Cork - Arlington, Virginia 2007

We normally see a photo as a visual record of a discrete moment in time. But cameras record continuous motion throughout the shutter period, which is typically between 1/8000 and several seconds. Of course, this is most apparent at slower shutter speeds with moving subjects; we've all had low light photos ruined by excessive motion blur. We may also encounter motion blur when photographing fast moving objects such as cars or birds, even at high shutter speeds. Experienced photographers use this effect to their advantage in order to accentuate motion and add life to the scene.

We may also use this effect for more pragmatic purposes. Given three variables: reference dimension, distance of travel, and shutter period; we are able to calculate the speed of the subject...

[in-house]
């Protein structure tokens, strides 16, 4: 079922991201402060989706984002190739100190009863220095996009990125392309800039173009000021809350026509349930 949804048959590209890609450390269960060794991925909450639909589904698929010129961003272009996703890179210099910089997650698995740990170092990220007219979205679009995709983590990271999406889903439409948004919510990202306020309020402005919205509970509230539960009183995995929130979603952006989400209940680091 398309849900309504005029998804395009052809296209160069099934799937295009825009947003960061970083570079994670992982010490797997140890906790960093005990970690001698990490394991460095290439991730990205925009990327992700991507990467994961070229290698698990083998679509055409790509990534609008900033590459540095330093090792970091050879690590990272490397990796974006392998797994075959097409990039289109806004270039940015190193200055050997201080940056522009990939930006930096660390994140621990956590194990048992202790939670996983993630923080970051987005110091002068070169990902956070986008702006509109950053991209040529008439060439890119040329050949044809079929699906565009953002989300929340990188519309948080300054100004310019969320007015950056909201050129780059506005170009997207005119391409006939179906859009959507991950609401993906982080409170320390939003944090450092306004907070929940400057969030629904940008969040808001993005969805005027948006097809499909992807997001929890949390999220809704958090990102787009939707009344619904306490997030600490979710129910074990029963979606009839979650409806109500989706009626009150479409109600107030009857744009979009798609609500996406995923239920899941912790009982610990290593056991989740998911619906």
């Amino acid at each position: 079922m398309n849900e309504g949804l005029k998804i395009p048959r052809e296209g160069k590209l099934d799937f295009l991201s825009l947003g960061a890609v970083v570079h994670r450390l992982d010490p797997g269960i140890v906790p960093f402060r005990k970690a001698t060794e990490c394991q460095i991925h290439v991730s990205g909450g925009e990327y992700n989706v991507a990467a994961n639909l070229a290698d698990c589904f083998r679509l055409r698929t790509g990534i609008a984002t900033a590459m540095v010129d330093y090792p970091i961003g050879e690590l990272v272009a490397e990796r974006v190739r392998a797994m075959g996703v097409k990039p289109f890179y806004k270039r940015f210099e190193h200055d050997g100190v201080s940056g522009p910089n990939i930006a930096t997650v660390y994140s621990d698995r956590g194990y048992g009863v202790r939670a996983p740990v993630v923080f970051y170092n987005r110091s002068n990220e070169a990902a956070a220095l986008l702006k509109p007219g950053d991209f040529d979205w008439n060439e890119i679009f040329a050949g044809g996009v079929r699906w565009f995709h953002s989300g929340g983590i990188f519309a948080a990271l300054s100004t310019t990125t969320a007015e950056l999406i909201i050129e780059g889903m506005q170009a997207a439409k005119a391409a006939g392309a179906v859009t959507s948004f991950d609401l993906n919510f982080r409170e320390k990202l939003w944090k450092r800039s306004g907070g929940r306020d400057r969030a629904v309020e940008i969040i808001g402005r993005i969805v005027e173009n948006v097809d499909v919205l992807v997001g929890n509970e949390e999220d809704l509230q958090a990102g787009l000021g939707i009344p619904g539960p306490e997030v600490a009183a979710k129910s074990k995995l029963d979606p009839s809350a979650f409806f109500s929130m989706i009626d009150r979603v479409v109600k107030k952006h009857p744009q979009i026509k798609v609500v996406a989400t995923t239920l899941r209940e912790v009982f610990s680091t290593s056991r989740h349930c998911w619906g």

First, the photo's scale is calculated by dividing the width of a champagne cork by the width of the cork's blur. Next, distance is found by adjusting the blur length to scale and subtracting the cork length. Shutter period is encoded in the image metadata and timing is generally very accurate. Finally, speed is calculated by multiplying distance and the inverse of the shutter period, which yields the distance traveled in one second; 7.12 m/s, 25.6 km/h, or 15.9 mph.